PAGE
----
Big Issue Vendor Will Payne having his eyes tested and getting glasses at Specsavers Bristol ©Exposure Photo Agency Ltd

After receiving his glasses from Specsavers, Will’s world transformed: “It’s been incredible,” he says. “I can see everything crystal clear. The words dance off the page!”. And new glasses meant he could resume a training course for security work at music festivals, improving his skills and ability to earn more money.

Daiana echoes Will’s sentiment: “I think that this was a really good project,” she says. “My glasses have really helped me. They have helped me to read much more than I used to.” Her involvement extended to a drop-in session for the Roma community at the Specsavers store in Bristol city centre, where she has helped others access eye tests and glasses.

And Specsavers is not just making a direct difference to Big Issue vendors. The company is also working with Crisis and Vision Care for Homeless People (VHCP) by supporting clinics and outreach centres across the UK and advocating for policy changes in government. By actively involving individuals with lived experiences of homelessness in their work, Specsavers has been able to tailor clinics and services that will help people access the care they need.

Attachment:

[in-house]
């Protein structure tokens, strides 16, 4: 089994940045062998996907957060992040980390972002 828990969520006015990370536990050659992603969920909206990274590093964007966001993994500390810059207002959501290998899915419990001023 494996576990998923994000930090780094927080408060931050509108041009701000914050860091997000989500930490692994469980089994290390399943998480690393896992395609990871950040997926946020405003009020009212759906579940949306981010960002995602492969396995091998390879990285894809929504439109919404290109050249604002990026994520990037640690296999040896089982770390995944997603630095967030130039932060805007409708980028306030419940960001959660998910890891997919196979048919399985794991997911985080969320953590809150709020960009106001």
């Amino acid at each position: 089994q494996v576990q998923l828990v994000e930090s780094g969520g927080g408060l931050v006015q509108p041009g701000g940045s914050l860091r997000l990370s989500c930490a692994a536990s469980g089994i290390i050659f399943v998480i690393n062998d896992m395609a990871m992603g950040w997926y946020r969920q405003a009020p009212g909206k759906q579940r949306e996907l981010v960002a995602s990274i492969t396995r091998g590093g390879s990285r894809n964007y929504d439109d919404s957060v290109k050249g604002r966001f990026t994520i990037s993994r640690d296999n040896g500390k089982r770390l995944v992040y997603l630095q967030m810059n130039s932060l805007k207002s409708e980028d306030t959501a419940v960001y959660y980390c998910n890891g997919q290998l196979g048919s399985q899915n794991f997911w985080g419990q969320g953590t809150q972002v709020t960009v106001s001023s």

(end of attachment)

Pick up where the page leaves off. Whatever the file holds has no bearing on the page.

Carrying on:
We’re reaching out to bring people in. We’re here for everybody. We just haven’t seen them all yet

Dame Mary Perkins, Specsavers co-founder

Speaking to The Big Issue at VCHP’s Bristol clinic opening Dame Mary Perkins, Specsavers’ co-founder, highlighted the inclusivity at the heart of their mission: “We’re reaching out to bring people in. We’re here for everybody. We just haven’t seen them all yet.”

In the last year, the results of this Specsavers and VCHP collaboration have been significant:

  • Opening of new clinics in Bristol and London’s new Crisis Skylight, providing high-quality, accessible care.
  • Plans to expand the network of VCHP clinics from seven to 24 in England, Wales, and Scotland over five years.

In the coming three months, Specsavers will be running 10 full-day clinics in various Crisis outreach centres across the UK. In 2024 their collaboration will see the Introduction of mobile clinics in Leeds, bringing services directly to those who can’t reach them.